Two in three Australians are overweight or obese, and the next generation of young people is heading the same way as 75 per cent are eating more sugar than ever before, new figures reveal.
A deadly intake of sugar-laden foods and drinks has prompted a leading expert to call on the federal government to act now to introduce a new tax on sugary beverages.
Sydney University's Professor Stephen Colagiuri called on the Turnbull government to make the introduction of the controversial sugar tax proposals a top priority.
His research and Australian Bureau of Statistics data showed almost 75 per cent of people aged nine to 18 exceed World Health Organisation sugar-intake recommendations.
But the federal government remains staunchly opposed to any tax on sugary drinks or other unhealthy food choices.
Assistant Health Minister David Gillespie said a sugar tax would be moralistic and a "nanny state" response.
Professor Colagiuri's research paper, set to be published in the Medical Journal of Australia on Monday, shows in 2011-12 Australians consumed an average of 60 grams of "free" sugars each day.
That's the equivalent of 14 teaspoons of sugar a day, above the recommended intake of less than 10 per cent of total energy intake coming from free sugars, which including those naturally present in foods like fruit and vegetables and those added to foods and drinks by the manufacturer.
For the recommended average adult daily diet of 8700 kilojoules, 5 per cent free sugar is equivalent to six teaspoons of added sugar.
Young men aged 14 to 18 had the biggest sugar habits: They averaged the equivalent of 21 teaspoons of free sugar each day, with 10 per cent consuming 160 grams of sugar - equivalent to 23 per cent of their daily energy intake.
Males aged between four and 30 averaged 750 millilitres per day, equivalent to two standard cans of soft drink.
More than half of free sugars in Australian diets come from sugary drinks, led by soft drinks and energy drinks, with 35 per cent of those aged between 51 and 70 are exceeding WHO recommendations of less than 10 per cent of daily energy intake from sugar for adults and children.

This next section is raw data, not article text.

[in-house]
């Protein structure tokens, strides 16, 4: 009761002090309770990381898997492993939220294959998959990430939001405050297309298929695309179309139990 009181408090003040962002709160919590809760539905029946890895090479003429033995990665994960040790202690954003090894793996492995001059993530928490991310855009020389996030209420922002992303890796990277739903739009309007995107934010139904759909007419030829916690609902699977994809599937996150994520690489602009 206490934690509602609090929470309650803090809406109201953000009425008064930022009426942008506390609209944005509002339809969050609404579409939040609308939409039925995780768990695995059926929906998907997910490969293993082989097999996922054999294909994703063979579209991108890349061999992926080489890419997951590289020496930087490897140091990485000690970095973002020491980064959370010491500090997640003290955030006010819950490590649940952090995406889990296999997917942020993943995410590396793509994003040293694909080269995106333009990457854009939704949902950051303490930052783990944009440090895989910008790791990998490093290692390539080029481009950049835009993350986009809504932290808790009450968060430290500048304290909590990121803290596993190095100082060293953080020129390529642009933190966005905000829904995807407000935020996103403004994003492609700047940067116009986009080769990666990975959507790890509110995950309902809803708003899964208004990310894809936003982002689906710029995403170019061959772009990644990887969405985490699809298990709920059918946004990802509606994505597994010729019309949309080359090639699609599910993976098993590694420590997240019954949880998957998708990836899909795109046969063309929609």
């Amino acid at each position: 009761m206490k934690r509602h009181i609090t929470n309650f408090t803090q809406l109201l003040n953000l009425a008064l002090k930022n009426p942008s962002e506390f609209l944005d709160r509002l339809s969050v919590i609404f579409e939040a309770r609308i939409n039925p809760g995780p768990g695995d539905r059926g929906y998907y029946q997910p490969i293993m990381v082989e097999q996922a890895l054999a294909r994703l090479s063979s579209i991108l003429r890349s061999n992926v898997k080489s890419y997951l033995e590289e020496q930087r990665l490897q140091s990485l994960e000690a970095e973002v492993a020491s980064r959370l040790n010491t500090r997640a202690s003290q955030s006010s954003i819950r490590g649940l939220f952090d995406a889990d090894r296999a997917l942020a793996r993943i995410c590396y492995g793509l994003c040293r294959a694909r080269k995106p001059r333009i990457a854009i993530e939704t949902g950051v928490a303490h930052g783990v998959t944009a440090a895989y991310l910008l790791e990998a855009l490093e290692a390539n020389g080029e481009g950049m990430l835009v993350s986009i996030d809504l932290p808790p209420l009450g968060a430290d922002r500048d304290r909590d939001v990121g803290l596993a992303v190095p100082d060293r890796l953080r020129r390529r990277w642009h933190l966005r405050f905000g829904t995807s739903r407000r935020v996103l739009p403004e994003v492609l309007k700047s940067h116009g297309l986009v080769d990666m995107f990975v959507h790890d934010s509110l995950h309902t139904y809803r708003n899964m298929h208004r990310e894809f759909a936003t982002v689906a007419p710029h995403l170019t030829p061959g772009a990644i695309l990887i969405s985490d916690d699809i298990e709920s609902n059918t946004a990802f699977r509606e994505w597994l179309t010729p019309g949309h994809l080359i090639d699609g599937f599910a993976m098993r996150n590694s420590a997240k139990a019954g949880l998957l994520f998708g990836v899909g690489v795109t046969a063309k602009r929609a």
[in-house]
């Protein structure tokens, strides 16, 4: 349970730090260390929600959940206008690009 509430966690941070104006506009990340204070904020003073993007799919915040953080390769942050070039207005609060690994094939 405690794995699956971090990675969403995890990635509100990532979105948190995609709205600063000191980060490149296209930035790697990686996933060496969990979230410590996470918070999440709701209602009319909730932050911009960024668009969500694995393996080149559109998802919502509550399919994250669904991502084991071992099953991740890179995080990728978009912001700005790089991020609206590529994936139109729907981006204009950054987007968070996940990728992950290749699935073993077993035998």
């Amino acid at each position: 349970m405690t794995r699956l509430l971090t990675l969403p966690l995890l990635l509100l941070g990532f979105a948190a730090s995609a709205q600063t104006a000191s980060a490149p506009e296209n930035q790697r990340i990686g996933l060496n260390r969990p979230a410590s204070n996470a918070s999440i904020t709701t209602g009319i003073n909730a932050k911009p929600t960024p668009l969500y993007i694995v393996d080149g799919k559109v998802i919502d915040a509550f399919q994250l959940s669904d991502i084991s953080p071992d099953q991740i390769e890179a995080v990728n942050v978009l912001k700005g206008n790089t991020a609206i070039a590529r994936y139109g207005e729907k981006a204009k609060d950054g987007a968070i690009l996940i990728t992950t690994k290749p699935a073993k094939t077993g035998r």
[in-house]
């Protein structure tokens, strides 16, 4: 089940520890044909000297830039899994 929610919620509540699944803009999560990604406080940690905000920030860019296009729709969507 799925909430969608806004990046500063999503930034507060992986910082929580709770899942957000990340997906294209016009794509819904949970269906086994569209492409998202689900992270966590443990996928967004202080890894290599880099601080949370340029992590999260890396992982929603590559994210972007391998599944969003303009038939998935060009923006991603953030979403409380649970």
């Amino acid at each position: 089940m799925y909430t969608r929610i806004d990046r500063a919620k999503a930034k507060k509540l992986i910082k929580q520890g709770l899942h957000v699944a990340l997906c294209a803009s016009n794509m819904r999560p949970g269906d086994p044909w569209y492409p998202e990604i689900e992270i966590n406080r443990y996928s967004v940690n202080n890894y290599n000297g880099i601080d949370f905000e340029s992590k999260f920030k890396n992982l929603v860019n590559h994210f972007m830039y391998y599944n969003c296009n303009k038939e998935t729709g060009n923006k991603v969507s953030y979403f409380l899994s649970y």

Australia is among the leading markets for sugary beverages, consumed by 47 per cent of children and 31 per cent of adults.
Professor Colagiuri said accumulating evidence linking weight gain, diabetes and dental problems with sugary drinks showed voluntary responses had failed, with controls similar to those on alcohol and tobacco warranted.
Britain will tax sugary beverages from 2018, with similar measures in Mexico leading to a 12 per cent reduction in sales in 2014, before a modest up-tick in 2015.
For initially non-obese adults, each daily increase of a can of soft drink is linked to 0.5 kilogram weight gain every four years, while women with high sugary drink consumption gained five kilograms more over eight years.
"Food products such as sugar-sweetened beverages were not primarily developed to cause harm, but when harm is demonstrated it is often denied or challenged by those with vested interests," Professor Colagiuri said.
"We don't really control our food choices. Over many years, food manufacturers have increased the size of a standard sugar-sweetened beverages portion by approximately three-fold in the knowledge that larger containers alter the norm of appropriate portion sizes and increase consumption."
Dr Gillespie, a gastroenterologist appointed to the assistant health ministry in January, said Denmark had repealed its sugar tax and dropped plans for a tax on saturated fats.
"Cut to the chase: the thing with all of the proponents of sugar taxes, fat taxes, whatever tax, is taxes will make people angry and it won't change what they eat," he told Fairfax Media.
"This is a day-to-day survival, personal choice issue which transcends economics. People buy what they like and we as a government aren't going to moralise and tell them that we feel better for putting taxes on certain products."
The Nationals MP said the government's new Healthy Food Partnership program was leading to better nutrition and consumer education.
Sugar and soft drink manufacturers maintain a strong lobbying presence in federal Parliament. Industry leader Coca Cola has five registered external lobbyists in Canberra, four of whom are former government employees.
Australian Beverages Council chief executive Geoff Parker said a sugar tax proposal released by the University of Melbourne this week was regressive and would cause financial stress for low-income Australians.
"Taxes don't teach healthy habits," he said.
Public Health Association of Australia chief executive Michael Moore said taxing unhealthy food alone would be ineffective and governments should also look at the marketing of junk foods, in particular, to children.
"On the one hand we can encourage better, healthier personal choice through personal responsibility," Mr Moore said.
"On the other hand, the government has an important responsibility regarding the unhealthy food environment that is behind excessive consumption of sugar, saturated fat and salt."
Kathy Chapman, chairwoman of the Cancer Council of Australia's nutrition and physical activity committee, said the problem of obesity could not be tackled by education alone.
"There is more evidence about how different sorts of taxing mechanisms, as well as subsidies on the healthy food, would really lead to important gains in terms of the number of lives saved and the number of disease reduced.
"It is not about controlling people's behaviour. It is about making the environment and the settings more conducive to healthy eating," Ms Chapman said.
The story Sugar tax proposals divide experts and federal government first appeared on The Sydney Morning Herald.